looking for a safe place to raise a family as well as older couples looking to retire surrounded by natural beauty. As the economy a nd t he tow n h ave developed, it has become obvious that Sooke needs to focus on a

clearly defined growth strategy that will ensure our community maintains its unique character while developing necessary infrastructure, creating good jobs a nd broaden i ng the ta x base for sustaining the future. Our Chamber knows there are five key ingredients in any successful economic development strategy: having a vision for the future, sustained participation and political commitment from local government, active engagement from business and com mu n ity g roups, i nvestment from multiple funding sources and collaboration on projects by leading community organizations. Although all of these ingredients are important, developing and communicating a widely shared vision for Sooke is arguably the most crucial. Community leaders must achieve a broad consensus on Sooke’s strategic agenda, decide how to progress towards our goals and then effectively communicate the plan to our citizens. For too long, we have been a community divided not due to any great philosophical differences but by the need for a well-communicated vision. We definitely have the strong leaders in our community necessary to achieve our goals and our Mayor and Council are making great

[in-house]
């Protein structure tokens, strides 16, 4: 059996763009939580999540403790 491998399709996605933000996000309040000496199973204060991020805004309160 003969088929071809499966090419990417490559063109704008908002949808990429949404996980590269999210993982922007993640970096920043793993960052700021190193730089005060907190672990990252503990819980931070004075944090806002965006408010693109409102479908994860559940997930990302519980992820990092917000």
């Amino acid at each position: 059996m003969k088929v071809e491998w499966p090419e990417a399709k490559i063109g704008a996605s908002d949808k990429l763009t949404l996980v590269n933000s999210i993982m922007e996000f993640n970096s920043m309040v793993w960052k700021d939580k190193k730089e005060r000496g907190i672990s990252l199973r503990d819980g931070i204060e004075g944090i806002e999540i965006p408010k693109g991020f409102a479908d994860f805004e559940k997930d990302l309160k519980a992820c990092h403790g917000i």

progress. The challenge comes in coordinating the efforts of the many hard-working organizations across our community. With this in mind, the coming weeks will see the Sooke Region Chamber of Commerce taking the initiative to coordinate a meeting of Sooke’s political, business and community leaders to discuss our shared vision for our community and to define how to achieve our goals over the coming decade. This meeting would be the start of a new level of collaboration that would see all organizations working in their area of expertise towards the future we all desire. So oke i s at a n i ntere s t i n g cross-roads. Forecasts show

S W E N

ou r popu lation w i l l l i kely double to 25,000 people in the next twenty years and so we have the incredible opportunity in front of us to decide how this extraordinary growth occurs. The Sooke Region Chamber of Commerce will take a leadership role and act as a catalyst to show how our community can seize this opportunity. Welcome our new Chamber Members: Northern Board Distribution Co. Ltd., Camosun College, Bliss Companion Care, and Sooke Water Inc. Sean Dyble is the President of the Sooke Region Chamber of Commerce and the owner of 120 West Management Consulting